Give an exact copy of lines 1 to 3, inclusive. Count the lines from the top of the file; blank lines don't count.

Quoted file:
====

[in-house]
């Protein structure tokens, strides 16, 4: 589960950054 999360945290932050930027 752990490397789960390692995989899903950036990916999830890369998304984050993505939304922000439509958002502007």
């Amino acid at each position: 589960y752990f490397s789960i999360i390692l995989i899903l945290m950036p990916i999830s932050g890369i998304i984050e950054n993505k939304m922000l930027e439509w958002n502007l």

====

[in-house]
């Protein structure tokens, strides 16, 4: 589960950054 999360945290932050930027 752990490397789960390692995989899903950036990916999830890369998304984050993505939304922000439509958002502007």
């Amino acid at each position: 589960y752990f490397s789960i999360i390692l995989i899903l945290m950036p990916i999830s932050g890369i998304i984050e950054n993505k939304m922000l930027e439509w958002n502007l």